The second problem with Naked Credit Default Swaps is that they actually provide a financial incentive for the buyers to then do whatever they can to increase the probability that the troubled assets that they are betting against will fail. In our analogy, the 200 strangers who have bought insurance policies on your house now have a financial incentive to increase the chances that your house burns down, since they have nothing to lose in financial terms from a house fire on a property that they don't own, and a lot to gain. They don't necessarily have to turn to arson and burn it down themselves, however they could easily ensure that all the local arsonists and vandals have your address and a good supply of petrol and matches.

there are two particularly egregious examples of financial institutions using Naked Credit Default Swaps to profit from the misfortune of their own clients. In 2001 the American financial giant Goldman Sachs received a $300 million payment from Greece for helping the country to hide the true extent of their debts from the European regulators. This deal shows that staff at Goldman knew that the Greek economic situation was far worse than the official figures stated. At the same time as they were helping Greece to cook their books they were also buying up Naked Credit Default Swaps on Greek assets, meaning that they would make large profits if the true extent of the debts they were helping Greece to hide became public. To return to the analogy, Goldman Sachs knew the Greek house was likely to burn down, as they had helped them to hide the fact that it was full of financial dynamite from the European safety inspectors, using this insider knowledge they bought a load of CDS insurance policies and waited for the financial bomb to explode and the cash to start rolling in.

Another example of firms betting against their own clients can be seen in the sub-prime mortgage crisis. Many American banks packaged up their worst mortgages into financial instruments called Collateralised Debt Obligations, paid the Credit Ratings Agencies to stamp them with AAA, top grade ratings then sold them on to their customers as valuable assets, rather than the toxic sub-prime junk that they knew they actually were. Packaging toxic junk as valuable assets and selling it to your unsuspecting customers is bad enough, but many banks went even further by taking out Naked Credit Default Swaps on the dodgy assets they had just sold. Returning to the house insurance analogy once again, this is as if an estate agent had made a hefty profit selling you a dangerously constructed house that they knew would be certain to burn down within a couple of years, then taken out insurance policy to make sure they made another profit when the fire actually happened.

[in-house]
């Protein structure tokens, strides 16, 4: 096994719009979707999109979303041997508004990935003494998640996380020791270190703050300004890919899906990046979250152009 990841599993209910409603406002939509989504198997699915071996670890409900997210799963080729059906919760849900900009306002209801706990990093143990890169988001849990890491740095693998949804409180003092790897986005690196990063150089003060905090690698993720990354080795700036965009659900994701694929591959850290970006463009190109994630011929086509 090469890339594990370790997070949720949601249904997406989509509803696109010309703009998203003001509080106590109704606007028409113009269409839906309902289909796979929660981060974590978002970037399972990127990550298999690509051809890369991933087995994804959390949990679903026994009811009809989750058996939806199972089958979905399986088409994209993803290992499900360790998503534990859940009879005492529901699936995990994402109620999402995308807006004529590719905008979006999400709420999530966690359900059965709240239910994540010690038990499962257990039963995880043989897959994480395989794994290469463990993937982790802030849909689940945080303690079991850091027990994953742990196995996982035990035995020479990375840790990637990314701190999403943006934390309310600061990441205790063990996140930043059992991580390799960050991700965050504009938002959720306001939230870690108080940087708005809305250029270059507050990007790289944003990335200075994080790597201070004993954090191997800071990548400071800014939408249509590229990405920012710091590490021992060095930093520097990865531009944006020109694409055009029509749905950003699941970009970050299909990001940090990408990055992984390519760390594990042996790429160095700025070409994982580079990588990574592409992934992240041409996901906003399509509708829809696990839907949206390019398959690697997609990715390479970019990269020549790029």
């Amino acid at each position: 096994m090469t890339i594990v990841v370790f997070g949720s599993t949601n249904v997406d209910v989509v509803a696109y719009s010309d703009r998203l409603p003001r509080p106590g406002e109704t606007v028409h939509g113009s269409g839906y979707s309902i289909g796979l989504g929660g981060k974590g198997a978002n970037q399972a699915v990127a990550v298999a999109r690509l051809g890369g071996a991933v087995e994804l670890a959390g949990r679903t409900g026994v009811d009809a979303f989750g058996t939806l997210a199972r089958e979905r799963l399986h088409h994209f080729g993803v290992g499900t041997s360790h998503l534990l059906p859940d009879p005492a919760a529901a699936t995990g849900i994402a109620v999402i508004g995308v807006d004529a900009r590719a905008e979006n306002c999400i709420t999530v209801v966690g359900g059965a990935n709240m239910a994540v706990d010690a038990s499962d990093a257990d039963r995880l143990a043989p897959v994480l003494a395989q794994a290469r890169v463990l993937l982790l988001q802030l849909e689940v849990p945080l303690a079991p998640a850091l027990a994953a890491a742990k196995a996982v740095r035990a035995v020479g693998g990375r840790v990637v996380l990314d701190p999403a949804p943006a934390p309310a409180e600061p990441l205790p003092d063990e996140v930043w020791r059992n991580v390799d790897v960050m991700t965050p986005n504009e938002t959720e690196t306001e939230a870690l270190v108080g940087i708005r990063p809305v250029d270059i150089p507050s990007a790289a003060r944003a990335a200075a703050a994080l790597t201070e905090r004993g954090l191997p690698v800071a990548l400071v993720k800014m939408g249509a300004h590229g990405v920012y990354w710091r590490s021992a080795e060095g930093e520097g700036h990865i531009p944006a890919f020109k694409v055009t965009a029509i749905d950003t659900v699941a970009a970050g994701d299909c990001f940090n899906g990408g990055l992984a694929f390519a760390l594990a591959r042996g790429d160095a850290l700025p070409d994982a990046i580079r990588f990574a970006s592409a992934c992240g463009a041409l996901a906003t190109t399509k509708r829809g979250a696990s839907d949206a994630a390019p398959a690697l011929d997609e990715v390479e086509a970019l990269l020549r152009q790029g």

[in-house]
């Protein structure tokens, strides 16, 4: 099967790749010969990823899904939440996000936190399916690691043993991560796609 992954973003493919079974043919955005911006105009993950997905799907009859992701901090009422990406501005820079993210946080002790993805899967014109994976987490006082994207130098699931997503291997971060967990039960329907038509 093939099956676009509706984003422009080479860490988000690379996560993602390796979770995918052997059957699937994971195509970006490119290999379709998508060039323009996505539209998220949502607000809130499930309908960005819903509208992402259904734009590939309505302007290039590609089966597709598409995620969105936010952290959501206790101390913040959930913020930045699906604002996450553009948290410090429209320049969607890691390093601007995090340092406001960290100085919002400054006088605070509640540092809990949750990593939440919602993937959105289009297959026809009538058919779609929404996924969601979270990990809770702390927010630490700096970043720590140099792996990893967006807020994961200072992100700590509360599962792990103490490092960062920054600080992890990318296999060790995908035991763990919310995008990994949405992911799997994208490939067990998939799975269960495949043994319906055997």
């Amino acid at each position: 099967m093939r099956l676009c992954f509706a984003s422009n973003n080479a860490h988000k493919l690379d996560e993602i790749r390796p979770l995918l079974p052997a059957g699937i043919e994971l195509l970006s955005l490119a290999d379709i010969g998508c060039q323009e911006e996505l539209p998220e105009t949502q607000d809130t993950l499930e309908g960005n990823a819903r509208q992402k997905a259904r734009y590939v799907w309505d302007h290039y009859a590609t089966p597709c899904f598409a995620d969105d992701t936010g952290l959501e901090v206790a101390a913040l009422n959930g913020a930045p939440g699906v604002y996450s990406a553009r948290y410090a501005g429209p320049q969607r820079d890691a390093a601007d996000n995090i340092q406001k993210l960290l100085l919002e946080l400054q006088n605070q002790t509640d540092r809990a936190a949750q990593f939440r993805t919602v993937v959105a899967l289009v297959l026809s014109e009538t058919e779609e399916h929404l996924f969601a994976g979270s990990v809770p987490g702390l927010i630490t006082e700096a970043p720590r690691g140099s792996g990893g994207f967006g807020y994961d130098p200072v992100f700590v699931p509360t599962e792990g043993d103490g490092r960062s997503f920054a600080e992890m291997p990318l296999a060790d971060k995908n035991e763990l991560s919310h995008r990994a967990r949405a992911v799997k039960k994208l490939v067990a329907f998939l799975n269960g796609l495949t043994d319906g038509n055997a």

There are currently debates in the United States and Europe about whether speculative uses of credit default swaps should be banned, however there is vociferous opposition from the financial sector players who have been allowed to use these products to make huge profits on other people's misery. Financial misery that in many cases they actively helped to create. The case for the regulation of the CDS market is an undeniably strong one, especially given that the American business magnate Warren Buffet (who is hardly some kind of socialist free market critic) described derivatives bought speculatively as "financial weapons of mass destruction".

The huge obstacle to sensible regulation of the CDS market is that the financial interests of those who would lose out under a properly regulated system have enormous influence over western political systems. The UK is run by a political party that is majority funded by the financial sector, meaning that the Tory party happily kicked UK financial sector reform into the long grass and spend hundreds of thousands of taxpayers' money on actively opposing virtually all new financial regulations proposed by the EU.

In America Barack Obama has surrounded himself with the very same bankers and economists who were at the epicentre of the global economic meltdown. People who were instrumental in the creation of the highly unstable derehulated financial sector in the first place. Any effort to regulate the CDS market in the US would be seen as a huge political u-turn and an admission of responsibility for the global economic crisis for whichever party did it, since both the Democrats and the Republicans introduced ideologically driven measures designed to remove regulation from the CDS market.